Free speech is absolute. There are no gradations to free speech. Anyone who expresses his/her views through words or non-violent action, can only be retorted by words and non-violence. Anyone who chooses violence to counter free speech is weak and impotent.

Salman Rushdie, probably is the only living intellectual, who was persecuted relentlessly for his words, when he published "The Satanic Verses" in 1989. For many writers and journalists he became a poster-child for free speech. His first condemnation began inside the largest democracy of the world, when India decided to ban his book on behest of a member of parliament's opinion that it would offend Muslims. Who at that time were a large voting block for the ruling government, and their appeasement was seen as vital to their re-election. Without much introspection, debate or for that mater reading of the book, he was accused of "blasphemy". This action caught wind and within a short period a death sentence for Salman Rushdie was proclaimed by a despot in Iran. The "Fatwa" made it incumbent upon every well meaning Muslim anywhere on the planet, to murder the author, to reclaim the religion from insult and denigration,

Salman Rushdie was not the first public intellectual to be persecuted for his/her ideas, but his predicament became a seminal moment which cast a chilling effect, whose impact is felt even today. When asked recently whether he would have considered writing the book in the present time, Salman Rushdie acknowledged, he would doubt it.

Freedom of speech in many societies around the world is under threat. Not just in dictatorships but in most democracies, voices are being thwarted by either authoritative governments or by a rise of populism, nationalism and fascism. According to the CPJ (Committee to Protect Journalists) 24 journalists have been killed in 2017 around the world. On September 5th, a well known journalist, Gauri Shankar was assassinated in her house in Bangalore, India. Her death brought a vile polarized discourse to the surface which had been brewing in India for a while. Some openly felt "she had it coming" for her leftist/communist writings and investigations of the present establishment and its overlords. The shocking silence from some intellectual circles and the lack of outrage was a reflection of the state of affairs in a democracy that is faltering. In Bangladesh and Pakistan bloggers have been hacked to death or have been beaten into silence. In Russia anyone who speaks out against Vladimir Putin and his oligarchy is in the cross hairs of the security apparatus and other shadowy groups. In China the internet is severely censored and dissidents imprisoned with impunity. In Philippines, journalists critical of the government have come under attack and some have been murdered. In Egypt many languish in prison with no end in sight.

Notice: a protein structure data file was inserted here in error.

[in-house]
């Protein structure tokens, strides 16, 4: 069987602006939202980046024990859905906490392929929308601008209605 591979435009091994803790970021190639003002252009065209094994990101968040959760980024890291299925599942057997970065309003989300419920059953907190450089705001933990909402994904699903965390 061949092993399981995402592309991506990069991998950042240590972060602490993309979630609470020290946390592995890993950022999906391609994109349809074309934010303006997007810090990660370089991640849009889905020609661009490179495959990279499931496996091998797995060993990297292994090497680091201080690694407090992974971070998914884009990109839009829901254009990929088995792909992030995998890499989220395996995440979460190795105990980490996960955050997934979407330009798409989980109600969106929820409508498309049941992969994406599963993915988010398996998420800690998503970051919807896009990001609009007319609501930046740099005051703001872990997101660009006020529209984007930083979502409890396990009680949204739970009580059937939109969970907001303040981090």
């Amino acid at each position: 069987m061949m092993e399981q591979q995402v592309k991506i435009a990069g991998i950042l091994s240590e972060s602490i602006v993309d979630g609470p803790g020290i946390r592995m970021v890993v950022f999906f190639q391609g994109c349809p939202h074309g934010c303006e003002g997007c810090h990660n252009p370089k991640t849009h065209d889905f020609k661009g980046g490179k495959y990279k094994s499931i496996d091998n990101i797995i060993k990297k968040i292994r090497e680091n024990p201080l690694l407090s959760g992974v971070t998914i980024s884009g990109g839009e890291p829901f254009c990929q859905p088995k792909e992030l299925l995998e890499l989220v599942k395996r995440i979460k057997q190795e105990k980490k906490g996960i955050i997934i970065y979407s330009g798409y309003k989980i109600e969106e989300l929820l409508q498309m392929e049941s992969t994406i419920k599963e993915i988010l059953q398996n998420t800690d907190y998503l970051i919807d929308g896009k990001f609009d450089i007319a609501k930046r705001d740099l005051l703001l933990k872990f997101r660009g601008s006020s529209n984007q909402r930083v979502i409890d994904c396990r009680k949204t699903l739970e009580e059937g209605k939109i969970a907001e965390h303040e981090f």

In America, the pendulum has swung in many directions. While journalists don't feel threatened for their lives yet, they have been demeaned, vilified and branded biased by the establishment. But unlike other nations, the media establishment in America is still strong, powerful, relentless and influential. When the mainstream media falters, which has been too often for comfort, satirists, comedians, talk-show hosts and in some instances Hollywood pick up the slack. But their reach has steadily waned since the advent of Twitter, Facebook and the like. By condemning the media that do not do his bidding and applauding, Donald Trump has launched a smoke and mirror dance that emboldens his base and divides the public like never before. This might serve him well if there is any criminality that is unearthed by the many ongoing investigations of him, his associates and his family. He can always dismiss it as liberal bias or a media take down of his presidency. But he refuses to take any concrete action against the real "fake news" that has proliferated the internet like a cancer, devouring the foundations of democracy, not just here in America, but around the globe.